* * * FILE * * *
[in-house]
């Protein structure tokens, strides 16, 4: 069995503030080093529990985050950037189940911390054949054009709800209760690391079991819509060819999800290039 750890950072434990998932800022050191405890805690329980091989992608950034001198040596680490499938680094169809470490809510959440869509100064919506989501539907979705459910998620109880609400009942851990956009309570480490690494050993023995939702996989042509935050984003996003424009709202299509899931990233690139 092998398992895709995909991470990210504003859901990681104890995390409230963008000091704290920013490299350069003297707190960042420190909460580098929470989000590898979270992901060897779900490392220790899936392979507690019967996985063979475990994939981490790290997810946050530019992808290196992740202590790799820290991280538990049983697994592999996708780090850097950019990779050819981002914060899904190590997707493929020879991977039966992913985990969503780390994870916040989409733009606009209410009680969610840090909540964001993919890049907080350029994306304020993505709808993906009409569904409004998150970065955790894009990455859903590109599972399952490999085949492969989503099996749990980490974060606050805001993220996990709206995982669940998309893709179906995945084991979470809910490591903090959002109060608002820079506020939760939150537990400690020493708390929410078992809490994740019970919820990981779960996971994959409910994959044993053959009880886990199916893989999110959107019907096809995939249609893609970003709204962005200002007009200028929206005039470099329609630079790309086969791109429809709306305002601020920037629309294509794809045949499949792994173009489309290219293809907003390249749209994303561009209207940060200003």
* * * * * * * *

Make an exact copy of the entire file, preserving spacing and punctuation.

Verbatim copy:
[in-house]
């Protein structure tokens, strides 16, 4: 069995503030080093529990985050950037189940911390054949054009709800209760690391079991819509060819999800290039 750890950072434990998932800022050191405890805690329980091989992608950034001198040596680490499938680094169809470490809510959440869509100064919506989501539907979705459910998620109880609400009942851990956009309570480490690494050993023995939702996989042509935050984003996003424009709202299509899931990233690139 092998398992895709995909991470990210504003859901990681104890995390409230963008000091704290920013490299350069003297707190960042420190909460580098929470989000590898979270992901060897779900490392220790899936392979507690019967996985063979475990994939981490790290997810946050530019992808290196992740202590790799820290991280538990049983697994592999996708780090850097950019990779050819981002914060899904190590997707493929020879991977039966992913985990969503780390994870916040989409733009606009209410009680969610840090909540964001993919890049907080350029994306304020993505709808993906009409569904409004998150970065955790894009990455859903590109599972399952490999085949492969989503099996749990980490974060606050805001993220996990709206995982669940998309893709179906995945084991979470809910490591903090959002109060608002820079506020939760939150537990400690020493708390929410078992809490994740019970919820990981779960996971994959409910994959044993053959009880886990199916893989999110959107019907096809995939249609893609970003709204962005200002007009200028929206005039470099329609630079790309086969791109429809709306305002601020920037629309294509794809045949499949792994173009489309290219293809907003390249749209994303561009209207940060200003």